Molluscan ResearchISSN 1323-5818
 An international journal of the Malacological Society of Australasia and 
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Molluscan Research 32(3): 145-153; published 28 Sept. 2012
Copyright © The Malacological Society of Australasia & the Society for the Study of Molluscan Diversity

A new species of Crepipatella (Gastropoda: Calyptraeidae) from northern Chile


1Departamento de Ciencias Ecológicas and Instituto de Ecología y Biodiversidad (IEB), Universidad de Chile. Casilla 653, Santiago, Chile. E-mail: (corresponding author)

2 Departamento de Biología Marina, Universidad Católica del Norte, Sede Coquimbo. Casilla 117, Coquimbo, Chile.


3 Facultad de Ciencias del Mar y Recursos Naturales, Universidad de Valparaíso. Casilla 5080, Reñaca, Viña del Mar, Chile.


4 Smithsonian Tropical Research Institute, Apartado Postal 0843-03092, Balboa, Ancon, República de Panamá.



Crepipatella occulta n. sp. is described from the intertidal zone in northern Chile. This species is morphologically cryptic with two other Crepipatella species from Chile, Crepipatella dilatata (Lamarck, 1822) and Crepipatella peruviana (Lamarck, 1822) (a senior synonym of C. fecunda), with respect to adult shell morphology and anatomy. However, Crepipatella occulta is clearly distinguishable from both of them on the basis of embryonic development. It can be distinguished from Crepipatella peruviana, a planktotroph, and Crepipatella dilatata, a direct developer with uncleaved nurse eggs, because it has direct development with developing nurse embryos that are consumed before the juveniles hatch. Genetic data from DNA sequences also support the distinct status of this species, and show that the South African species C. capensis (Quoy & Gaimard, 1832–33) is more closely related to C. dilatata and C. peruviana than is C. occulta. In addition Crepipatella occulta displays diagnostic alleles in 14 allozyme loci when compared with the other two co-occuring Chilean species in northern Chile. Morphologically, Crepipatella occulta n. sp. does not attain the large size often observed in C. peruviana, and it typically has a shiny dark chestnut or chocolate shell interior.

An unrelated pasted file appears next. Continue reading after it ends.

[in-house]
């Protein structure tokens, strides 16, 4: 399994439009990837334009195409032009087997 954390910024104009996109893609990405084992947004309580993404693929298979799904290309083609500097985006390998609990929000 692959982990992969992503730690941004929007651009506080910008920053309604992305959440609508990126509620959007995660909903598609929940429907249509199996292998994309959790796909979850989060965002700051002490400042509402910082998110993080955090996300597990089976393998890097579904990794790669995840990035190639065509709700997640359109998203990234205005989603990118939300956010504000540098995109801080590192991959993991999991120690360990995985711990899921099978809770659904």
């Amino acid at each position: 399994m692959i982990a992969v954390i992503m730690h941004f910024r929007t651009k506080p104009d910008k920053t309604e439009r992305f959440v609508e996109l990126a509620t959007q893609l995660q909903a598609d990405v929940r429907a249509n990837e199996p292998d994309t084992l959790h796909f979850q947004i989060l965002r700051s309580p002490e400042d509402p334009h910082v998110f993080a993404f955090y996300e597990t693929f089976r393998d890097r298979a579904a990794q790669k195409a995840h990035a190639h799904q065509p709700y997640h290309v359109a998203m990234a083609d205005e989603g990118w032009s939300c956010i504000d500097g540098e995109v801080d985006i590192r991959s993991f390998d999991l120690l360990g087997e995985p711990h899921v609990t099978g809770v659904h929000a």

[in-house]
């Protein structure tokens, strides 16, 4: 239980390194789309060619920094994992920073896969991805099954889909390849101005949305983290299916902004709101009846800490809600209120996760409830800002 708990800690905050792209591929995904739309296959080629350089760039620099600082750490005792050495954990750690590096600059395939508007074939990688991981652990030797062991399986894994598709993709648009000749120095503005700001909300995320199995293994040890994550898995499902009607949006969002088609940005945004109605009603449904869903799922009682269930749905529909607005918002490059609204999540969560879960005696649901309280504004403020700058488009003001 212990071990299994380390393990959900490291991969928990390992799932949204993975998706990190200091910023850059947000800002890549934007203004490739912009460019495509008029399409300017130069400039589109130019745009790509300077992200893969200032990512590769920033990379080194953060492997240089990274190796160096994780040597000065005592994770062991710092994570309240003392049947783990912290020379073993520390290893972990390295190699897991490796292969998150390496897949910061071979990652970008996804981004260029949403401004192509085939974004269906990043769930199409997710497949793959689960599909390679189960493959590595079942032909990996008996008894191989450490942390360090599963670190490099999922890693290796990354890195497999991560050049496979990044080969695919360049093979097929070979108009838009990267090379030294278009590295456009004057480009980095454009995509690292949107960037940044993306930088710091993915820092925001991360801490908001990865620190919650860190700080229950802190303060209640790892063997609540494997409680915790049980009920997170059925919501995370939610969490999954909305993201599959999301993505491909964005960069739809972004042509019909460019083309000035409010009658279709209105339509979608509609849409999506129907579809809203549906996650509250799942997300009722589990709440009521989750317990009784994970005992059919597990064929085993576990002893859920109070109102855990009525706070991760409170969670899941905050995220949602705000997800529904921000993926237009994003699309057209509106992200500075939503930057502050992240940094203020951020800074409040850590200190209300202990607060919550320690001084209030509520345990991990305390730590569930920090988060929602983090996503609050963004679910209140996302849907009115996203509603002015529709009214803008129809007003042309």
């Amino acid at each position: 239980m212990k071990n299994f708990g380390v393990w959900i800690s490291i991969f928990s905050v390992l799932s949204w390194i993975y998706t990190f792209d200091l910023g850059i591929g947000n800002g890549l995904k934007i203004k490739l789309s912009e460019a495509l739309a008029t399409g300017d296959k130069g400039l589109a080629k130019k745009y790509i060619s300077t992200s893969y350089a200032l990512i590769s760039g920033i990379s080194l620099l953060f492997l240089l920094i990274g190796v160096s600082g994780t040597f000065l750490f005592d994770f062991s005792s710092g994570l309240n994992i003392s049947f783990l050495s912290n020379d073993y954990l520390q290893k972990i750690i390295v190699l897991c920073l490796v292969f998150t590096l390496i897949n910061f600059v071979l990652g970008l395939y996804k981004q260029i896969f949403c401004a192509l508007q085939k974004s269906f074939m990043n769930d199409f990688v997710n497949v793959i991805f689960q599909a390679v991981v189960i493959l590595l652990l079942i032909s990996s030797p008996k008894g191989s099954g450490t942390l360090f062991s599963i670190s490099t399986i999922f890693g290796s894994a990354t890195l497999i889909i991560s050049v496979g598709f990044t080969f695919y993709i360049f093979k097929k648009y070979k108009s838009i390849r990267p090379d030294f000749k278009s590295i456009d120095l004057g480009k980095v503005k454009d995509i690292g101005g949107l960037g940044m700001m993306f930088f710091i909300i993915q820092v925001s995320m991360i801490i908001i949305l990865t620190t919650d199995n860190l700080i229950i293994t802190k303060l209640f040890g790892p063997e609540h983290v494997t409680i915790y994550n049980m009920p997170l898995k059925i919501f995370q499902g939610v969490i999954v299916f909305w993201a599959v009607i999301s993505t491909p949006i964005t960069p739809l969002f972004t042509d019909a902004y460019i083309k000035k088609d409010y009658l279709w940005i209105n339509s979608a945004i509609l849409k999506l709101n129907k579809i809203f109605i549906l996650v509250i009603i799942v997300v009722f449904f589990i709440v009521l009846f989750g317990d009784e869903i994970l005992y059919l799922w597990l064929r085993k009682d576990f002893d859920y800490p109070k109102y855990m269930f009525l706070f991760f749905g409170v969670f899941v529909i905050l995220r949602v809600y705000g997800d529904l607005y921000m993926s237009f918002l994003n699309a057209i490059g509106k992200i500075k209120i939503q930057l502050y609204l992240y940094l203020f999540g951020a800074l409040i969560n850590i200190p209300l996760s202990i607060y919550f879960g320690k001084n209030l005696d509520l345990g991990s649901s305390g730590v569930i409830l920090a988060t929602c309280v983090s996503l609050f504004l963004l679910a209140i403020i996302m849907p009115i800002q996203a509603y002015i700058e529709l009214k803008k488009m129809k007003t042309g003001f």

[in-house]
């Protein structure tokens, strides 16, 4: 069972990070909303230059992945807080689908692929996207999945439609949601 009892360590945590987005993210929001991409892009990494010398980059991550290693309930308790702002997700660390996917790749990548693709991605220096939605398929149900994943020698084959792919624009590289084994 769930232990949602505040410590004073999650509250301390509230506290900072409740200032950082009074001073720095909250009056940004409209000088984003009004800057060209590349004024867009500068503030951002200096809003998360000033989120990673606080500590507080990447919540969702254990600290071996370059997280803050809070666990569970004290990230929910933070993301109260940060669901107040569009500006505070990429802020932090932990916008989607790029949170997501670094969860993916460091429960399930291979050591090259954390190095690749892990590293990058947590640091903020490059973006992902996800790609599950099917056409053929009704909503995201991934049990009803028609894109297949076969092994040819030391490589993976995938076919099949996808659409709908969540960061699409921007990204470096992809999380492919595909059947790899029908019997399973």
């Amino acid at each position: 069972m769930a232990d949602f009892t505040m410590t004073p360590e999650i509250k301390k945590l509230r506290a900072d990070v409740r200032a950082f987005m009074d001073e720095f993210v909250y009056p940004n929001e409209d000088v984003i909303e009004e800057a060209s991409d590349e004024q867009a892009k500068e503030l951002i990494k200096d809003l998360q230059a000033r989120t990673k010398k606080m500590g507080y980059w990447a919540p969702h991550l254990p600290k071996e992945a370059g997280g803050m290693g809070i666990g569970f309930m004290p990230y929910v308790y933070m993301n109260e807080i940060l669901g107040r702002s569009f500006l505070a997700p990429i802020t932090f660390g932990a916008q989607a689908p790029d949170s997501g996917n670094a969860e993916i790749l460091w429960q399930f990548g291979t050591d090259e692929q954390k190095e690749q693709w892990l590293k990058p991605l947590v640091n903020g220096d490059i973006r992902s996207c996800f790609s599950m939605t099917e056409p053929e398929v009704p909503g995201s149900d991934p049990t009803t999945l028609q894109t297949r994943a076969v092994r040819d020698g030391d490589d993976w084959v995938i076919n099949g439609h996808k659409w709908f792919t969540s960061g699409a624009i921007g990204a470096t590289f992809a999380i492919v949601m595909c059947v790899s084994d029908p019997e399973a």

Key words: cryptic species, Crepipatella dilatata, Crepipatella fecunda, Caenogastropoda

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